The impetus for China to develop cyber warfare capabilities could have come from the U.S. model of using information technology during warfare. Such capabilities were effectively used by the U.S. during the Gulf War and military campaigns in Iraq and Afghanistan. Since the U.S. relies heavily on network centric systems for Command, Control, Communications, Computers, Intelligence, Surveillance and Reconnaissance (C4ISR), a targeted cyber attack on the C4ISR network of the U.S. would give China an edge during the time of an armed conflict, Taiwan Straits being a likely scenario. China’s leadership is aware that in their quest to become a superpower they would have to compete with the military power of the United States. Understanding this fact, they aim to leapfrog in military competition with the U.S. or other technologically advanced rivals by developing cyber war waging capabilities. Even an attack on any of the systems that are used to provide basic utility services to the citizens can cause serious damage. The Chinese government gave high priority to develop such capabilities in the last ten years. For some time, China’s cyber army remained decentralized with different bureaus functioning under different ministries and the People’s Liberation Army (PLA). However in July 2010, China’s Central Military Commission (CMC) approved the establishment of an ’Information Security Base’ which intends to bring together the diffused cyber teams under one umbrella to ensure greater coordination and focus.4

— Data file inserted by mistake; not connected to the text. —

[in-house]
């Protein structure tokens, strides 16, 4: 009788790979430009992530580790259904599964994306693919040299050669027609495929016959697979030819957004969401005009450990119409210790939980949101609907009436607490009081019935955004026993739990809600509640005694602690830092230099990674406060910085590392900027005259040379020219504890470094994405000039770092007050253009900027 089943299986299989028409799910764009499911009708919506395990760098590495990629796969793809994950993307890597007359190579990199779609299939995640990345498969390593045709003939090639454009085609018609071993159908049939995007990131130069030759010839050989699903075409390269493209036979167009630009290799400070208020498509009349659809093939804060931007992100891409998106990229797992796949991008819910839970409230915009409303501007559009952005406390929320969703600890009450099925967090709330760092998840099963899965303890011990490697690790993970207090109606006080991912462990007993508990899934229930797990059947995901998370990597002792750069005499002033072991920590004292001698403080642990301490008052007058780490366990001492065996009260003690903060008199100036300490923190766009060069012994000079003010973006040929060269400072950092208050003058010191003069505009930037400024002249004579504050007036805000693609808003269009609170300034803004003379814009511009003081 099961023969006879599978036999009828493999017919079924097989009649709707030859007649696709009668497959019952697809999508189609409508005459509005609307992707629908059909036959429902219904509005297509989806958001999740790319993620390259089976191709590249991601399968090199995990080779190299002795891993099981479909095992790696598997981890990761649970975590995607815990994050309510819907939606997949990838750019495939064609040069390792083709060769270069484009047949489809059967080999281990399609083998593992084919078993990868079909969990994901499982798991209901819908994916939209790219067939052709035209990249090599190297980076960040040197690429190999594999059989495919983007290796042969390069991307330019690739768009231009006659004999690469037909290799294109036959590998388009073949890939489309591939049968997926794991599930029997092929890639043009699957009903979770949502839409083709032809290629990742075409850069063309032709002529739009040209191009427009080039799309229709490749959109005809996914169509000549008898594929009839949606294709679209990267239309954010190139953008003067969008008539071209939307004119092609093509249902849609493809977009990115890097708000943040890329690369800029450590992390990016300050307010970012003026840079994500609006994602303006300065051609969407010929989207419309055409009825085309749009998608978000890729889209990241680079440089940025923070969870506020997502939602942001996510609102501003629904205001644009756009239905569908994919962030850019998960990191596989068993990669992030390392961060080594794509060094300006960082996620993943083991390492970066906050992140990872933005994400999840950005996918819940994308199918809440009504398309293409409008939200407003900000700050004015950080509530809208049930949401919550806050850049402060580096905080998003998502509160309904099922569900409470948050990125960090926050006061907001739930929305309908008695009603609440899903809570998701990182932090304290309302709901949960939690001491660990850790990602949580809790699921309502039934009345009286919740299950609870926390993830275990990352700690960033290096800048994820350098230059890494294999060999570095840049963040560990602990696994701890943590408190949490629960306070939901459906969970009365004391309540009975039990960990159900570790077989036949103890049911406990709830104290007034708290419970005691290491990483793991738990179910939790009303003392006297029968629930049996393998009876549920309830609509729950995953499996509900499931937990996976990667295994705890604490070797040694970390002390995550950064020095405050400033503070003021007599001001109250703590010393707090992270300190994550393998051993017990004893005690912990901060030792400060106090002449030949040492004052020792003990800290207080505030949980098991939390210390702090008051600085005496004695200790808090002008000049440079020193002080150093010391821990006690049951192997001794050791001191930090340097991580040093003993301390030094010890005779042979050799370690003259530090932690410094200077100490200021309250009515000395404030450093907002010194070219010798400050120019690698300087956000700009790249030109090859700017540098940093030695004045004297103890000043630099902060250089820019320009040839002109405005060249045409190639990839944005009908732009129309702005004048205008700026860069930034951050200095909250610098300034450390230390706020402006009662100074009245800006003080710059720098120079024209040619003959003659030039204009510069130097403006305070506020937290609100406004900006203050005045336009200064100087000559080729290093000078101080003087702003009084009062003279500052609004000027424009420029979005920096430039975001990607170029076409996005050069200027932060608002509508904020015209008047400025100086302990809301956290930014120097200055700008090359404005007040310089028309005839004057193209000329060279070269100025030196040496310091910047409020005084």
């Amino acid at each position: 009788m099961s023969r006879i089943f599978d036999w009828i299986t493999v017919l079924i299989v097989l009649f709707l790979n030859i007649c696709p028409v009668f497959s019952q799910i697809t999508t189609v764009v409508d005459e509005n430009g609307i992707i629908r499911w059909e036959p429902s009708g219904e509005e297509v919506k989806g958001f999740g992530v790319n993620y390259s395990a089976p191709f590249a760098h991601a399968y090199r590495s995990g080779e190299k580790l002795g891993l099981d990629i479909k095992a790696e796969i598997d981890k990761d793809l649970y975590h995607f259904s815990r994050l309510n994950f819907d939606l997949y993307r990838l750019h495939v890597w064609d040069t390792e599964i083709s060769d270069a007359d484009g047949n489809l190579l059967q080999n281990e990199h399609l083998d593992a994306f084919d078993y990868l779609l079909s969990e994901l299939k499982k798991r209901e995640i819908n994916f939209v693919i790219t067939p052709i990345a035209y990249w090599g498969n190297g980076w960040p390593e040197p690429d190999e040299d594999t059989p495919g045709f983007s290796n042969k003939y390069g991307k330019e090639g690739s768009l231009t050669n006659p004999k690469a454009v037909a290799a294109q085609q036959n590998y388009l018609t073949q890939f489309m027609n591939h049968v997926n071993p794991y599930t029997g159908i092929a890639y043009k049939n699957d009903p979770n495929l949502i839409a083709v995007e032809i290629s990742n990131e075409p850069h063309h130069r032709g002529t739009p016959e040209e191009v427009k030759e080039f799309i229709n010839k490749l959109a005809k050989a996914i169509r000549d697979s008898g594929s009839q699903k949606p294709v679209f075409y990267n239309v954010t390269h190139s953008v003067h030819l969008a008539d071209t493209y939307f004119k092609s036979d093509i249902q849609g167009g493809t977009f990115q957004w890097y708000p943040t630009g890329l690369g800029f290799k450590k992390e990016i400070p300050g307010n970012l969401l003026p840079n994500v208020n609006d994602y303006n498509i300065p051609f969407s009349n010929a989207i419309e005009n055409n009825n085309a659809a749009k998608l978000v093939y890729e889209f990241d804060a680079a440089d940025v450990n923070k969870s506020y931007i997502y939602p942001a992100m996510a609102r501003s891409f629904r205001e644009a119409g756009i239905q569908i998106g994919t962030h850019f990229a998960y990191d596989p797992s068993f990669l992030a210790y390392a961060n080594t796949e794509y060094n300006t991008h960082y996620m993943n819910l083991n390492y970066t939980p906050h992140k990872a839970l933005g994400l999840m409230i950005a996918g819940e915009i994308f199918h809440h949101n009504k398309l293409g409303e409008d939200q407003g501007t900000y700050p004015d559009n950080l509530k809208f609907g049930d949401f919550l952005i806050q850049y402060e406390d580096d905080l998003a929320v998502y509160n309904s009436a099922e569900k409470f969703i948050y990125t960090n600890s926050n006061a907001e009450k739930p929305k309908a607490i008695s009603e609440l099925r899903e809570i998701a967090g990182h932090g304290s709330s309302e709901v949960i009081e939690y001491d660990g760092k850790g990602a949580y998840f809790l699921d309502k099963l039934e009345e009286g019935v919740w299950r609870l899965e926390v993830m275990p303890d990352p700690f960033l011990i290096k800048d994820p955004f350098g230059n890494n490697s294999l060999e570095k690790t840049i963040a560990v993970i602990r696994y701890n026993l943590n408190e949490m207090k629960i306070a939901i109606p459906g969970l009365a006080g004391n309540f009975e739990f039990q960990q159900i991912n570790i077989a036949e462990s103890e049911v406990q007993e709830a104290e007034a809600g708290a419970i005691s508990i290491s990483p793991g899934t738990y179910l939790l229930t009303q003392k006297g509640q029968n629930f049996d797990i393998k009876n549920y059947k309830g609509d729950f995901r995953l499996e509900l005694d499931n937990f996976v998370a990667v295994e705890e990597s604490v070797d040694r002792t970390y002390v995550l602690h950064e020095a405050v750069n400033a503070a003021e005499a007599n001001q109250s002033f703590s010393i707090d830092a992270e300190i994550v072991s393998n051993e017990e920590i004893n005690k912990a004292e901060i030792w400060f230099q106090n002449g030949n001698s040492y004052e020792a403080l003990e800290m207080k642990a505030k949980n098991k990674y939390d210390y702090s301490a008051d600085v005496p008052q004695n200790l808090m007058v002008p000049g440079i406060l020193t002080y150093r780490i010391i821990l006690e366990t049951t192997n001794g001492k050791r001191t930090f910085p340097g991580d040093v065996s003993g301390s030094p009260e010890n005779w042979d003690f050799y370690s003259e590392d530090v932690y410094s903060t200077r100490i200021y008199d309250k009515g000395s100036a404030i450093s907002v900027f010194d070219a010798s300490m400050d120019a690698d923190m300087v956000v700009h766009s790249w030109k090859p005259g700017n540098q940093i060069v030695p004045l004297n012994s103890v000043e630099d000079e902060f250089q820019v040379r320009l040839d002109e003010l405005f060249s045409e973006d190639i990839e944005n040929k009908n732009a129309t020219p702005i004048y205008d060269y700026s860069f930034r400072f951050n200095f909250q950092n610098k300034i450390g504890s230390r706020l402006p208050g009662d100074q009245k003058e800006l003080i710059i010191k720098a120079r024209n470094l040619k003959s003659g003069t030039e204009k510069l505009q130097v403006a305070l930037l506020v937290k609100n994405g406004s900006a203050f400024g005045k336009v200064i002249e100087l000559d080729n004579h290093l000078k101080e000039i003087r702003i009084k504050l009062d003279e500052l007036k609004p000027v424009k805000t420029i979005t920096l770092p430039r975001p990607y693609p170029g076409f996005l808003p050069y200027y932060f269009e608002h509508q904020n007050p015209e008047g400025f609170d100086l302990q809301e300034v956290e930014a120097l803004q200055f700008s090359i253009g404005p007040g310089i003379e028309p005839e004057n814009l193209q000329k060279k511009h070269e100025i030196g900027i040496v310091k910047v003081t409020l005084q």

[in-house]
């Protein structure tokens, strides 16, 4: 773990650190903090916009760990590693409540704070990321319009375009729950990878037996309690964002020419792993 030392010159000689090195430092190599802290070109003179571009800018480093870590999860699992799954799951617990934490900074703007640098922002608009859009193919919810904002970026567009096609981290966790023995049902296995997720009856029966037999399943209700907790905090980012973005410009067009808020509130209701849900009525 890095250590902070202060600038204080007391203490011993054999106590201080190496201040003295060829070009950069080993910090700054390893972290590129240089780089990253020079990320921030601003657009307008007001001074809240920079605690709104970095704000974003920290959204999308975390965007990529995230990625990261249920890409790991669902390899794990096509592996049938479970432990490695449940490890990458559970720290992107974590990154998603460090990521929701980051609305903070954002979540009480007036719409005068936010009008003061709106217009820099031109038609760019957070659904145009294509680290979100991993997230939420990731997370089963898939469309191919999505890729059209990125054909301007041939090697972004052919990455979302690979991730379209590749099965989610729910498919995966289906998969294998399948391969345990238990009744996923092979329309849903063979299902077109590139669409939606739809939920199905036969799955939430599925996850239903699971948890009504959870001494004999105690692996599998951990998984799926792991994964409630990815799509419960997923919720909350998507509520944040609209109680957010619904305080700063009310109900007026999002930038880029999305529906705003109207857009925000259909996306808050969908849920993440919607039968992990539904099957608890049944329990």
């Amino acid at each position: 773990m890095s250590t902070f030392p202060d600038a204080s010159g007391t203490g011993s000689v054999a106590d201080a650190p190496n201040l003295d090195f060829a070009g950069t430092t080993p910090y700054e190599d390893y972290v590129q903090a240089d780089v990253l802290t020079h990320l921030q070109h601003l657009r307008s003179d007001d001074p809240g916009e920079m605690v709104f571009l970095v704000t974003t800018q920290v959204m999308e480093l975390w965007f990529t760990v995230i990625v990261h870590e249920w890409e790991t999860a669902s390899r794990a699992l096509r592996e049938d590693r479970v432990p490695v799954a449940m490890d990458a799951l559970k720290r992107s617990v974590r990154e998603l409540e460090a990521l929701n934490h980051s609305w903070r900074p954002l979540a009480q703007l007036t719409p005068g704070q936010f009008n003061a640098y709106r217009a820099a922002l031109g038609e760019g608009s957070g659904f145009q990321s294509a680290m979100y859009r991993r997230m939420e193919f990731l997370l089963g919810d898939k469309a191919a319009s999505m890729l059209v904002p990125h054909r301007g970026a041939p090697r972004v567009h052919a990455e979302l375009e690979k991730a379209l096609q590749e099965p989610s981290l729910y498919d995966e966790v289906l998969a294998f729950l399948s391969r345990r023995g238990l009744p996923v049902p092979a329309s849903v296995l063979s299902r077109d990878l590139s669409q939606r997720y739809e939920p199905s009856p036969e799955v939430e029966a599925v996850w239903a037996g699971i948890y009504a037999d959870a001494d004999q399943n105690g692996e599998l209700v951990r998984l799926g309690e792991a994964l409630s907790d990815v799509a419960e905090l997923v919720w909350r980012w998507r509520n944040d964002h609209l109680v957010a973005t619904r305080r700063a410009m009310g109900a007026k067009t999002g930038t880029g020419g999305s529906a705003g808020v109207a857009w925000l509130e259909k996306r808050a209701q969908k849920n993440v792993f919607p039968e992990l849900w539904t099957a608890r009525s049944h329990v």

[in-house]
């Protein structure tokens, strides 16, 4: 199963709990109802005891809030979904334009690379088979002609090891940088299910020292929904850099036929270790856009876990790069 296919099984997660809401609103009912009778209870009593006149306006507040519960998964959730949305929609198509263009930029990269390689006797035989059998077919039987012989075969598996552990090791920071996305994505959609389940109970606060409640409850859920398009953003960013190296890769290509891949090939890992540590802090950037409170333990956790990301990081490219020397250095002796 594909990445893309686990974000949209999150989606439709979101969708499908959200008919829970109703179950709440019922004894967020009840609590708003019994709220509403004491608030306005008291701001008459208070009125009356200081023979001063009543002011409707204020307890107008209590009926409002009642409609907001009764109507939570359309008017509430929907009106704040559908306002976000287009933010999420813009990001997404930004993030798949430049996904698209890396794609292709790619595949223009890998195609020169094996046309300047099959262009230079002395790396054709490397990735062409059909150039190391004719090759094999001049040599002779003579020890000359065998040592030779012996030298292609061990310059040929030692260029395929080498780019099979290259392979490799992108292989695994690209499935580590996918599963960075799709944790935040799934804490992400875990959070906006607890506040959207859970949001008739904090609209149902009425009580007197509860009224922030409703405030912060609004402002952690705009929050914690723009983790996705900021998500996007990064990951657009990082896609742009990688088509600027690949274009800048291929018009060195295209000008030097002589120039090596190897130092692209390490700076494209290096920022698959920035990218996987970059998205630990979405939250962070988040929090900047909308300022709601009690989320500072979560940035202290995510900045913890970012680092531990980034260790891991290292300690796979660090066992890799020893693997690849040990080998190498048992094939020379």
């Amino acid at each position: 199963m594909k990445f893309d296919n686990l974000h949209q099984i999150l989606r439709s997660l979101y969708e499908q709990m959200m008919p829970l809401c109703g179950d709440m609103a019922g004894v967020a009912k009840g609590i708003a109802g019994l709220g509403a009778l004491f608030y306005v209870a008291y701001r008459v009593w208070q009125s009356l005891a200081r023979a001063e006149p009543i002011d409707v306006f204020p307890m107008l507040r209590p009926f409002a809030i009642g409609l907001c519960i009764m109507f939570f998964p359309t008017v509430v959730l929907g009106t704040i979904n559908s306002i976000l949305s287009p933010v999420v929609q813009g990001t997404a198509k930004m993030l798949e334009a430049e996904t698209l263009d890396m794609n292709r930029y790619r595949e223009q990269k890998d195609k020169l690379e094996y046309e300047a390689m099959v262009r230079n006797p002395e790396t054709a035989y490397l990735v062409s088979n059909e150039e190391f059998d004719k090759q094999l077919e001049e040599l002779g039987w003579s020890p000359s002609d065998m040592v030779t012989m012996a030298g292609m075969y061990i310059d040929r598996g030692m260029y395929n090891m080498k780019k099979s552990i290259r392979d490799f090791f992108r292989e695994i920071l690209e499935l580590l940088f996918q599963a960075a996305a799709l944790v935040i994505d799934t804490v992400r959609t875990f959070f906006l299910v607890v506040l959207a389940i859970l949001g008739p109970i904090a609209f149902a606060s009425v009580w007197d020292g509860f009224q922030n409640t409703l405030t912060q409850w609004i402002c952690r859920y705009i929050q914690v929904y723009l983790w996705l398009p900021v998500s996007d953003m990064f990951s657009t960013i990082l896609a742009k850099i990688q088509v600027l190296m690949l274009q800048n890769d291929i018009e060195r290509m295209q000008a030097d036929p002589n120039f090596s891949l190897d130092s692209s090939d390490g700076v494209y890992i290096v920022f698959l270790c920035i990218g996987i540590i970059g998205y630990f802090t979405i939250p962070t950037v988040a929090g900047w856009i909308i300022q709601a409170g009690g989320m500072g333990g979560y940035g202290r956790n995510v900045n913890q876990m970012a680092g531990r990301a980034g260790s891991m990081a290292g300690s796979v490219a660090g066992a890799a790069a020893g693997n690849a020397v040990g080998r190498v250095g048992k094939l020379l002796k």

There are a few reported events that indicate the Chinese government and PLA’s attempts to recruit potential talents from the hacking community. In the summer of 2005, a report indicated that the PLA conducted a series of hacker competitions at regional and provincial levels possibly to screen for Computer Network Operations (CNO) recruits. Similarly, job vacancy announcements were made on two of the most prominent Chinese hacker forums in 2007-2008, for Ministry of Public Security’s First Research Institute.5

Many from the hacking community have now transformed into legitimate information security firms and have developed close links with the PRC government. Such organisations get opportunities to develop new software and advance their technology, which as hackers they could not do publicly. This would also help them to openly work with the government. The Chinese government on the other hand can invest in such organizations as part of the IT investment and reap the benefits at a later stage (like recruiting from such organizations). Two of such companies with whom Beijing had developed very close links are Topsec and Venustech. A secret U.S. State Department circular from June 2009 stated, "there is a strong possibility that the PRC is harvesting the talents of its private sector in order to bolster offensive and defensive computer network operations capabilities."6